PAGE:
Scientists expand entomological research using genome editing

Genome sequencing, in which researchers use laboratory approaches to predict the genetic makeup of a particular organism, is becoming more common in insect studies. A better comprehension of insect biology allows researchers to effectively manage insects that are advantageous to the ecosystem as well as those that harm the food supply and endanger human health by transporting diseases.

Scientists expand entomological research using genome editing
Overview of the functional annotation workflow, Fanflow4Insects. Fanflow4Insects consists of three pipelines. Image Credit: Hidemasa Bono licensed under CC-BY 4.0

Fanflow4Insects is a workflow method developed by researchers that annotates gene functions in insects. Researchers use functional annotation to learn about the biological identity of a gene. The new technique developed by the team makes use of transcribed sequence data as well as genome and protein sequence datasets.

The team used Fanflow4Insects to jot down the useful details of the Japanese stick insect and silkworms, such as gene expression and sequence analysis. Their workflow’s functional annotation data will tremendously improve the accessibility of entomological studies using genome editing.

The technique, developed by researchers from Hiroshima University, Tokyo University of Agriculture and Technology, and the RIKEN Center for Integrative Medical Sciences, was published in the journal Insects on June 27th, 2022.

Since insects are so varied and abundant, researchers require a method to study them on a massive scale. This is what prompted researchers to start working on sequencing insect genomes. Scientists had decoded and registered the genomes of approximately 3000 insect species as of May 2022. They are also using long-read sequencing technology to streamline the sequencing of insect genomes.

Next-generation sequencing has made it much easier for scientists to decode the genomes and transcript sequences of multiple insects. The biological viewpoint of these sequences, however, remains a major bottleneck in transcriptome analysis.

The transcriptome is the total number of RNA molecules in an organism. Transcriptome analysis is a critical first stage in functional annotation, and it provides important information for selecting genome editing targets.

Since some insects’ genomes are larger than the human genome, the tough process of whole-genome sequencing is made even harder. As a result, researchers are using transcriptome sequencing in conjunction with next-generation sequencing technology, also known as RNA sequencing, to evaluate large genome-size insects.

By gathering tens of millions of reads, researchers can efficiently identify tens of thousands of potential genes in a particular tissue using this valuable tool. The gene sequences are then assembled into transcriptional units for recognition.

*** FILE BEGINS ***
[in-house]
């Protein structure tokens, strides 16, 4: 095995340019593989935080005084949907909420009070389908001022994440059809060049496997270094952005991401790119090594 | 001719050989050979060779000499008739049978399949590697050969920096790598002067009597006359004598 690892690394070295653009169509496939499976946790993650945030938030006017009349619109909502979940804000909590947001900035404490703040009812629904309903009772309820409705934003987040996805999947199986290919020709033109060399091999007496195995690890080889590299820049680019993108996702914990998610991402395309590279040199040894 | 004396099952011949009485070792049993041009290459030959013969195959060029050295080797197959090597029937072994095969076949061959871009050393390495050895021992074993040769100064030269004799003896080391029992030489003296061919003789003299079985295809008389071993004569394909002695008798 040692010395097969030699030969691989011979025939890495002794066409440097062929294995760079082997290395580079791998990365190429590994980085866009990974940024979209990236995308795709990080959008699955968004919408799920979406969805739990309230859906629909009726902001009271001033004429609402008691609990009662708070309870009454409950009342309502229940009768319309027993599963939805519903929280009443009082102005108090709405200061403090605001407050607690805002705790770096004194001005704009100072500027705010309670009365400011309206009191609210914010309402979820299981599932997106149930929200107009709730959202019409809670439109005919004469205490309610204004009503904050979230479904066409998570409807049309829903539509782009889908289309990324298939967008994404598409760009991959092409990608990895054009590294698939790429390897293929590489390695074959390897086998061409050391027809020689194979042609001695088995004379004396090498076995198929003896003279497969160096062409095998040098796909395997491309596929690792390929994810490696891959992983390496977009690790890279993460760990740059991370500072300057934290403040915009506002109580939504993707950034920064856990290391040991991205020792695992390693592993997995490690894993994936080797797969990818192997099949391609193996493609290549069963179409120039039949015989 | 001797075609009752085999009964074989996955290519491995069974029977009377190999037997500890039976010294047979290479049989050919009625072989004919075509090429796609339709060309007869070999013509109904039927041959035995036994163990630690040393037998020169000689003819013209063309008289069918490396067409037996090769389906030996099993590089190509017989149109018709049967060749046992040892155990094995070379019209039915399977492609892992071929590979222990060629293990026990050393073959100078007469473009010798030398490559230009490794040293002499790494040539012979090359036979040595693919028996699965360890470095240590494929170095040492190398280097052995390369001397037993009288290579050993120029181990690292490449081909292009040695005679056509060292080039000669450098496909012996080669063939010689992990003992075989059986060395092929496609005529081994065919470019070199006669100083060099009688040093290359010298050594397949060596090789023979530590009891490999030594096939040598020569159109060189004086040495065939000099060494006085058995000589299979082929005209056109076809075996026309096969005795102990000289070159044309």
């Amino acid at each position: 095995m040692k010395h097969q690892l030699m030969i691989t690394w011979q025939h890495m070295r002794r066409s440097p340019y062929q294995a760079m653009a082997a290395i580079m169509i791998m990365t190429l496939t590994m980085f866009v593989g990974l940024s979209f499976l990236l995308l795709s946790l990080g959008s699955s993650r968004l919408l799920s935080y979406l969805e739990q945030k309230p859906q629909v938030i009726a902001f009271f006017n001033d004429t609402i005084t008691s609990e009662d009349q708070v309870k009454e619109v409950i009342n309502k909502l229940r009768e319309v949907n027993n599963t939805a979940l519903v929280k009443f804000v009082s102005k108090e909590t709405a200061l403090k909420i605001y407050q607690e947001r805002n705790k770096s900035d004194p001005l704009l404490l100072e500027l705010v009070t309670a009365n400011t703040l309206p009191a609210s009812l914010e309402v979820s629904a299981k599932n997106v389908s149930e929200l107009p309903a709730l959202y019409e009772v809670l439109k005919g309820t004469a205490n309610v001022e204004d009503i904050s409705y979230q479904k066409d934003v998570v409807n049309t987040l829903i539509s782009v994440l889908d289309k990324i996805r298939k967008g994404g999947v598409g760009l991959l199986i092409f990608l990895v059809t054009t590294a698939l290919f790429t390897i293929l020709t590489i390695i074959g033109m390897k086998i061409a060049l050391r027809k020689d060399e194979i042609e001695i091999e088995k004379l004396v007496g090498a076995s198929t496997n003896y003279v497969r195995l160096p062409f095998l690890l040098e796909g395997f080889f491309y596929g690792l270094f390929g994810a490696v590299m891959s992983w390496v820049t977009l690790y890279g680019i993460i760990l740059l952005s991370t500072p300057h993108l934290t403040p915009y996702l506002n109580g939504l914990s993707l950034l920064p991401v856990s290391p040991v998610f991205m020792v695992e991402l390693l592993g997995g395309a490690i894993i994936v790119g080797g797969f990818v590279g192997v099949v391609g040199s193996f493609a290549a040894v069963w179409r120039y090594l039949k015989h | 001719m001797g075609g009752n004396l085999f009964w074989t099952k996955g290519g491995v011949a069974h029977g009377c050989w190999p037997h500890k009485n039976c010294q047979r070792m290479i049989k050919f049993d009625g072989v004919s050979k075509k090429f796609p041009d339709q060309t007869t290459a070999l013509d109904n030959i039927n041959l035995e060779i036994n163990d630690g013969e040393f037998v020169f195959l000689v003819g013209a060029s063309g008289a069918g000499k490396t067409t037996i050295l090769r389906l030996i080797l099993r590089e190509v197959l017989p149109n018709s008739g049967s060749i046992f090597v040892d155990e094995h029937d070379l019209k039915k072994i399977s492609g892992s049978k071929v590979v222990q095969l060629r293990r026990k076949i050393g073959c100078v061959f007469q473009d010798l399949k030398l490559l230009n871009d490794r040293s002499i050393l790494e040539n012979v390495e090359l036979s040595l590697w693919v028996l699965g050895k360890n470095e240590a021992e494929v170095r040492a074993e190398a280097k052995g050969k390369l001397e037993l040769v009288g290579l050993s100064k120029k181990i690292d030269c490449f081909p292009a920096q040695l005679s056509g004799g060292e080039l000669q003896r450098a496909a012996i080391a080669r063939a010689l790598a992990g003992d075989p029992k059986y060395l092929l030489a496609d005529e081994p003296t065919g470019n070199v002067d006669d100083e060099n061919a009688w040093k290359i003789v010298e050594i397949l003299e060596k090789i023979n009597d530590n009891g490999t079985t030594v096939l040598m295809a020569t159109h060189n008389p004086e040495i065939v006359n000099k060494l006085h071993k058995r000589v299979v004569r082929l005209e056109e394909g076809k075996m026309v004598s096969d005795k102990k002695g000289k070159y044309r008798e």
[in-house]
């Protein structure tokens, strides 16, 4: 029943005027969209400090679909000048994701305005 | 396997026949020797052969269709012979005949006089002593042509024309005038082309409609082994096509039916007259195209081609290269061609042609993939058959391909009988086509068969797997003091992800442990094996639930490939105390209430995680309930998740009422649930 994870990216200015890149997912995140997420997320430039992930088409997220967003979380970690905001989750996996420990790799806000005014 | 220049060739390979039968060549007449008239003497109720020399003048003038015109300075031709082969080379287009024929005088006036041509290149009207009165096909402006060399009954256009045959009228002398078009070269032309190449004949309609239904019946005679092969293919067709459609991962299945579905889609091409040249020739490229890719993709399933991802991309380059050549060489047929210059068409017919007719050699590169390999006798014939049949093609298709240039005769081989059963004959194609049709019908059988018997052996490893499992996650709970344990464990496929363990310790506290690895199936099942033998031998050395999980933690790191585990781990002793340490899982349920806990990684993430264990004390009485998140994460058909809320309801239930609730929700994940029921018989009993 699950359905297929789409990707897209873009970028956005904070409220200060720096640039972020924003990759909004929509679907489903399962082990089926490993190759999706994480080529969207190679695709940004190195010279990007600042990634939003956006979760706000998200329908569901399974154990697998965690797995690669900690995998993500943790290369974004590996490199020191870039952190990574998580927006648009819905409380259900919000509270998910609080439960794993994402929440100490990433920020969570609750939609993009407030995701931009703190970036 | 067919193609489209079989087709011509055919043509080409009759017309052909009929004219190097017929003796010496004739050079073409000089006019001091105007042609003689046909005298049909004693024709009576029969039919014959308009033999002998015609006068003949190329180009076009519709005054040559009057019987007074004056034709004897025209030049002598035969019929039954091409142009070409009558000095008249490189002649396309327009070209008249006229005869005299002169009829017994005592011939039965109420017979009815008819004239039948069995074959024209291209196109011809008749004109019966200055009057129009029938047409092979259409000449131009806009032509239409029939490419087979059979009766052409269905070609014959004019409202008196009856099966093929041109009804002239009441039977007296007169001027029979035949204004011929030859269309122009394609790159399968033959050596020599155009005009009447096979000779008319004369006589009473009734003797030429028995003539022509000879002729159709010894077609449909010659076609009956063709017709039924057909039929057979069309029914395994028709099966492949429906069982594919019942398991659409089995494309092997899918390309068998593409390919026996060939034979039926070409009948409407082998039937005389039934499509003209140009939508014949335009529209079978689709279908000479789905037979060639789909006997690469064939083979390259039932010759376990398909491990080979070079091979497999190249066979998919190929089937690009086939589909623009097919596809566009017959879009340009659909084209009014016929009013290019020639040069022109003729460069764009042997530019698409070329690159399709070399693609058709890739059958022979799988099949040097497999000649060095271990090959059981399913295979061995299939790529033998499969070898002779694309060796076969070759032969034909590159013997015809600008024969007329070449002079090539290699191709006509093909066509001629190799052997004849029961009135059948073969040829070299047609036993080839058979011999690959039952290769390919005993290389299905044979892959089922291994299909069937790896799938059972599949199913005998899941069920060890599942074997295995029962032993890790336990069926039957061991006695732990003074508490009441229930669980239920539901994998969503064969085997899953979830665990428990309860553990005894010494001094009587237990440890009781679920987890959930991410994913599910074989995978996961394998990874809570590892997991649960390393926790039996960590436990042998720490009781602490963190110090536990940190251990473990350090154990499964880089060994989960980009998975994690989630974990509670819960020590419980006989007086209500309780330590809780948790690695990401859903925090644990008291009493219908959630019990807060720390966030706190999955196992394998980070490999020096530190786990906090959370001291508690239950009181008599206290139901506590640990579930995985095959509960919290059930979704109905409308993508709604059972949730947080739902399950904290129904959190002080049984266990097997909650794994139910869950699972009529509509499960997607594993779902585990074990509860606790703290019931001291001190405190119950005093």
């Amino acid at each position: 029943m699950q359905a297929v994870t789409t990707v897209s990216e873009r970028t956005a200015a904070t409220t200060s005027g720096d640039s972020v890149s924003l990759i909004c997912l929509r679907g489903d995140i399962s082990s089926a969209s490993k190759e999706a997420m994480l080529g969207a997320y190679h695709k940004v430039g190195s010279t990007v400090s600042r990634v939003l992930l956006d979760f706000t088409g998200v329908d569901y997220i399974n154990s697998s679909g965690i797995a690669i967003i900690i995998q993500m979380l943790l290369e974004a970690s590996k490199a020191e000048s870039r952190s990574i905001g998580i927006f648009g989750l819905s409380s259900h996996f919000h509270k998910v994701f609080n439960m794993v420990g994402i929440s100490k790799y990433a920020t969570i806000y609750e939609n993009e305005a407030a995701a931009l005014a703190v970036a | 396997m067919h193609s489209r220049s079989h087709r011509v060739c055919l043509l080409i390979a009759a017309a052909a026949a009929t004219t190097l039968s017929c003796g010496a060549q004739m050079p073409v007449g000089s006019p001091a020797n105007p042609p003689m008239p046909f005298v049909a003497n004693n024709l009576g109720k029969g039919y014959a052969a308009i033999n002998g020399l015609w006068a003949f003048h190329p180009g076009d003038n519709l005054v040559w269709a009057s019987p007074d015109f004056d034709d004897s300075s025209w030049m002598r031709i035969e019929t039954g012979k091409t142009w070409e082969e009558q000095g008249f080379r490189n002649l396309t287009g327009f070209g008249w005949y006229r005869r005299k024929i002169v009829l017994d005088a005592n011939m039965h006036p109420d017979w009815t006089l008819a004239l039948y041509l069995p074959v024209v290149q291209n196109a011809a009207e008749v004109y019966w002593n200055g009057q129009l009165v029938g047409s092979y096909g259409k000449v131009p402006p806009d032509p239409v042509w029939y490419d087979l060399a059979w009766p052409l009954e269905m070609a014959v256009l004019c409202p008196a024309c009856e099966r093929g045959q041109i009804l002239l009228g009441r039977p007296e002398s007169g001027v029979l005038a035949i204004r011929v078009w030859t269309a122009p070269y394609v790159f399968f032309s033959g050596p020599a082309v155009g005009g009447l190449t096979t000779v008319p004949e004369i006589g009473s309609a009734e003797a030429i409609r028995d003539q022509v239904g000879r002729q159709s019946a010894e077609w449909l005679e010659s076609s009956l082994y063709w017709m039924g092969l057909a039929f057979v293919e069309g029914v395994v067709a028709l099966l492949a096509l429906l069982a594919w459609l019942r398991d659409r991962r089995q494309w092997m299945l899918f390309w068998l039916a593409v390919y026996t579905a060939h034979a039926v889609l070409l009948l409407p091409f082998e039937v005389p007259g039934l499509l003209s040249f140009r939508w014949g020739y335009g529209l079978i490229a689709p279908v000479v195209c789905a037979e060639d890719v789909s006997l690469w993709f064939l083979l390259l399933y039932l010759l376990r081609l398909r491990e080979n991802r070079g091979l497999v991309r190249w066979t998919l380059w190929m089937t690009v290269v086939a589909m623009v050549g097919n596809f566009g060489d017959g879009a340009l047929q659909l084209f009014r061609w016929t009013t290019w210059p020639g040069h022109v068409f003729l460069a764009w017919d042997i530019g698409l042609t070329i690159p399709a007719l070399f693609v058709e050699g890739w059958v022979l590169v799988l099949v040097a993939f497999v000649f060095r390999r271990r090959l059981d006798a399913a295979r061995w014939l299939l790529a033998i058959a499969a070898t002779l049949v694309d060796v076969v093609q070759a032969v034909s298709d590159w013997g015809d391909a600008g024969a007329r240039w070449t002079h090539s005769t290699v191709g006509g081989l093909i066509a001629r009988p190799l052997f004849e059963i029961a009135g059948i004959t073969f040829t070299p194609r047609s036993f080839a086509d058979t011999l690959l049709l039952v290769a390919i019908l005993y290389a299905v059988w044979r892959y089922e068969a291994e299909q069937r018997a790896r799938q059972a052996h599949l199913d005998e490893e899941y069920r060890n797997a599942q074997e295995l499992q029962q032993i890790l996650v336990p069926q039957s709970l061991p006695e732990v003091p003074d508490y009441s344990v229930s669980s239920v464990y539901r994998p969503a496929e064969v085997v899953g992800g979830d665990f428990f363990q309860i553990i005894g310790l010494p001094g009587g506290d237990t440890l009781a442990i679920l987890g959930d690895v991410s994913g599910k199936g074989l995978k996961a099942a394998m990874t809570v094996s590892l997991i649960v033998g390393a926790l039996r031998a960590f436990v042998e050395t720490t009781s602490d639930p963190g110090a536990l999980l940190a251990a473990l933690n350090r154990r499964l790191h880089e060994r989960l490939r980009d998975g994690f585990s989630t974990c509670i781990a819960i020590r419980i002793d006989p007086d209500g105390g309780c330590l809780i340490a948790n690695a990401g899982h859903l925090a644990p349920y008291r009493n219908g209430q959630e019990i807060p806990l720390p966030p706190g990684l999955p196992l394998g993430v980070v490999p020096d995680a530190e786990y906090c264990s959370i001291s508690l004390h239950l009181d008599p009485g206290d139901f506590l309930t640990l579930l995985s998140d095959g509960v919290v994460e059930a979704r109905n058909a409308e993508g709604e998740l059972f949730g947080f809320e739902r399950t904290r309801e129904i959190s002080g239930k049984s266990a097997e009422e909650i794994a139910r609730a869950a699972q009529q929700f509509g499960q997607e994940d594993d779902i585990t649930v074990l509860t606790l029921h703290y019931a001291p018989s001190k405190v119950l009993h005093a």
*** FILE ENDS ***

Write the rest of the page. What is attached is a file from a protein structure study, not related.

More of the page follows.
However, this type of analysis is dependent on researchers having access to huge datasets with functional annotation. Databases do appear, but they are unable to keep up with the increased sequencing of insect genomes.

As transcriptome analysis becomes more prevalent, many research teams are operating their pipelines, with data about transcription units from different studies reported research by research. These pipelines are collections of algorithms that are used to perform genome sequencing data.

However, researchers require a method to incorporate functional annotation from all of the different groups conducting this type of research into public databases.

The research group used their recently developed Fanflow4Insects to build a functioning annotation pipeline for the silkworm in this present study. The scientists then used Fanflow4Insects to analyze the transcriptomes of the Japanese stick insect.

Functional annotation is one of the most important processes to accelerate the selection of target genes once the genome or transcriptome of the target organism is decoded. The functional annotation information obtained by the workflow Fanflow4Insects will greatly expand the possibilities of entomological research using genome editing.”

Hidemasa Bono, Study First Corresponding Author and Professor, Graduate School of Integrated Sciences for Life, Hiroshima University

The Fanflow4Insects workflow for insects has been publicly established and is freely available on GitHub. The information from Fanflow4Insects can be used to compare insects with different phenotypes when combined with the functional annotation obtained from expression.

Using Fanflow4Insects, we are going to annotate insects that produce useful substances. The ultimate goal of this study is to make it possible to design molecular networks in insects using computer simulation,” said Bono.

Source:
Journal reference:

Bono, H., et al. (2022) Systematic Functional Annotation Workflow for Insects. Insects. doi.org/10.3390/insects13070586.

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